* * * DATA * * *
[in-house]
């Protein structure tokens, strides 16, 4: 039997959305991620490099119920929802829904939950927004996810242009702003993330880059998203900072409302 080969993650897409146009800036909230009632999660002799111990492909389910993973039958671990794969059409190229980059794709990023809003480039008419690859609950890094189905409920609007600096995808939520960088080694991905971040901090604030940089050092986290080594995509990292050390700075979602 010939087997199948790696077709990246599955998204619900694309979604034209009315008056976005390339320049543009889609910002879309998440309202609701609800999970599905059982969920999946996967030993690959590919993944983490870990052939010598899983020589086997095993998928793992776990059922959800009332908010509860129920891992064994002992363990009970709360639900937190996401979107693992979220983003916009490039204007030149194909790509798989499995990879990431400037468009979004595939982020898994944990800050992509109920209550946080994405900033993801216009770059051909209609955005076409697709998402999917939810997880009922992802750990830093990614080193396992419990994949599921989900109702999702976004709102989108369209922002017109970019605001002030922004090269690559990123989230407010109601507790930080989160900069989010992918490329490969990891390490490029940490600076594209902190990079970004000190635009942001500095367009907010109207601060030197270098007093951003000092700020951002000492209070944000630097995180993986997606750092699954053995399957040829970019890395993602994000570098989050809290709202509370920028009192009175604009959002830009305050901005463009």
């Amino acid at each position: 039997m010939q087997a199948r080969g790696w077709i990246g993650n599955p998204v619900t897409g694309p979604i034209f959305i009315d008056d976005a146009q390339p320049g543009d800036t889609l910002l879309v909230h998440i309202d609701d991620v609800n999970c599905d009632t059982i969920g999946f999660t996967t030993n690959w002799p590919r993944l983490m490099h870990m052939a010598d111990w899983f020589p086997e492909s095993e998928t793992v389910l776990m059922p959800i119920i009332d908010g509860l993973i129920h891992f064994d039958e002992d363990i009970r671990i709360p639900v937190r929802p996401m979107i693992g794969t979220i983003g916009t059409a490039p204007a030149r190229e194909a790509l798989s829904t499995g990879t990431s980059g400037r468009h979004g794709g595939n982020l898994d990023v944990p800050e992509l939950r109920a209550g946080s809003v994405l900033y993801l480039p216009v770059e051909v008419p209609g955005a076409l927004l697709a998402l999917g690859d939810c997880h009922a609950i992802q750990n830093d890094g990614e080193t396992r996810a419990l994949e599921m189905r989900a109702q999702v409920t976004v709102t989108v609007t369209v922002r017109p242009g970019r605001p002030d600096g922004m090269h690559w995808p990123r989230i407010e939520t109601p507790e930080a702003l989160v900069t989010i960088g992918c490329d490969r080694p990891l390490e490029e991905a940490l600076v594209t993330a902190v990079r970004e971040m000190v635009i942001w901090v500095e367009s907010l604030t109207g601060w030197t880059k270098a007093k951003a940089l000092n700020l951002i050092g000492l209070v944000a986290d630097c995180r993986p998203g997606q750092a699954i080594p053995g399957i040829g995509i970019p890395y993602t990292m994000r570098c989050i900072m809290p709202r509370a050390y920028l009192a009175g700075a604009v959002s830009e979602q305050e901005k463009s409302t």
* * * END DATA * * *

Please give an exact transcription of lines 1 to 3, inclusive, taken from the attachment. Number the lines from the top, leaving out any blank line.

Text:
[in-house]
């Protein structure tokens, strides 16, 4: 039997959305991620490099119920929802829904939950927004996810242009702003993330880059998203900072409302 080969993650897409146009800036909230009632999660002799111990492909389910993973039958671990794969059409190229980059794709990023809003480039008419690859609950890094189905409920609007600096995808939520960088080694991905971040901090604030940089050092986290080594995509990292050390700075979602 010939087997199948790696077709990246599955998204619900694309979604034209009315008056976005390339320049543009889609910002879309998440309202609701609800999970599905059982969920999946996967030993690959590919993944983490870990052939010598899983020589086997095993998928793992776990059922959800009332908010509860129920891992064994002992363990009970709360639900937190996401979107693992979220983003916009490039204007030149194909790509798989499995990879990431400037468009979004595939982020898994944990800050992509109920209550946080994405900033993801216009770059051909209609955005076409697709998402999917939810997880009922992802750990830093990614080193396992419990994949599921989900109702999702976004709102989108369209922002017109970019605001002030922004090269690559990123989230407010109601507790930080989160900069989010992918490329490969990891390490490029940490600076594209902190990079970004000190635009942001500095367009907010109207601060030197270098007093951003000092700020951002000492209070944000630097995180993986997606750092699954053995399957040829970019890395993602994000570098989050809290709202509370920028009192009175604009959002830009305050901005463009």
């Amino acid at each position: 039997m010939q087997a199948r080969g790696w077709i990246g993650n599955p998204v619900t897409g694309p979604i034209f959305i009315d008056d976005a146009q390339p320049g543009d800036t889609l910002l879309v909230h998440i309202d609701d991620v609800n999970c599905d009632t059982i969920g999946f999660t996967t030993n690959w002799p590919r993944l983490m490099h870990m052939a010598d111990w899983f020589p086997e492909s095993e998928t793992v389910l776990m059922p959800i119920i009332d908010g509860l993973i129920h891992f064994d039958e002992d363990i009970r671990i709360p639900v937190r929802p996401m979107i693992g794969t979220i983003g916009t059409a490039p204007a030149r190229e194909a790509l798989s829904t499995g990879t990431s980059g400037r468009h979004g794709g595939n982020l898994d990023v944990p800050e992509l939950r109920a209550g946080s809003v994405l900033y993801l480039p216009v770059e051909v008419p209609g955005a076409l927004l697709a998402l999917g690859d939810c997880h009922a609950i992802q750990n830093d890094g990614e080193t396992r996810a419990l994949e599921m189905r989900a109702q999702v409920t976004v709102t989108v609007t369209v922002r017109p242009g970019r605001p002030d600096g922004m090269h690559w995808p990123r989230i407010e939520t109601p507790e930080a702003l989160v900069t989010i960088g992918c490329d490969r080694p990891l390490e490029e991905a940490l600076v594209t993330a902190v990079r970004e971040m000190v635009i942001w901090v500095e367009s907010l604030t109207g601060w030197t880059k270098a007093k951003a940089l000092n700020l951002i050092g000492l209070v944000a986290d630097c995180r993986p998203g997606q750092a699954i080594p053995g399957i040829g995509i970019p890395y993602t990292m994000r570098c989050i900072m809290p709202r509370a050390y920028l009192a009175g700075a604009v959002s830009e979602q305050e901005k463009s409302t």